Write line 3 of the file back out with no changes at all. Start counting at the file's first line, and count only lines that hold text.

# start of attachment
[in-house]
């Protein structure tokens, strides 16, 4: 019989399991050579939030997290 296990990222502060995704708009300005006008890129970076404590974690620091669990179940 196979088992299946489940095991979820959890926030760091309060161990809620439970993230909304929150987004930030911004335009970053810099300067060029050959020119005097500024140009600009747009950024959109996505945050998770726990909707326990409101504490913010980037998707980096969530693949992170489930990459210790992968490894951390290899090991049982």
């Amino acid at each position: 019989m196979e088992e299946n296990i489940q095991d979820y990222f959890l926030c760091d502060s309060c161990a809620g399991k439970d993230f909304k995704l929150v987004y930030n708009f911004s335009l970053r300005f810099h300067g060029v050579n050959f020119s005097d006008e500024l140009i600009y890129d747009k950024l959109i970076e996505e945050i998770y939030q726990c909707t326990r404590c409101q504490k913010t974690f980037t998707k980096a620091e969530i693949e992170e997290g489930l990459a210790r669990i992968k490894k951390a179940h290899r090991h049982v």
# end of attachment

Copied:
């Amino acid at each position: 019989m196979e088992e299946n296990i489940q095991d979820y990222f959890l926030c760091d502060s309060c161990a809620g399991k439970d993230f909304k995704l929150v987004y930030n708009f911004s335009l970053r300005f810099h300067g060029v050579n050959f020119s005097d006008e500024l140009i600009y890129d747009k950024l959109i970076e996505e945050i998770y939030q726990c909707t326990r404590c409101q504490k913010t974690f980037t998707k980096a620091e969530i693949e992170e997290g489930l990459a210790r669990i992968k490894k951390a179940h290899r090991h049982v």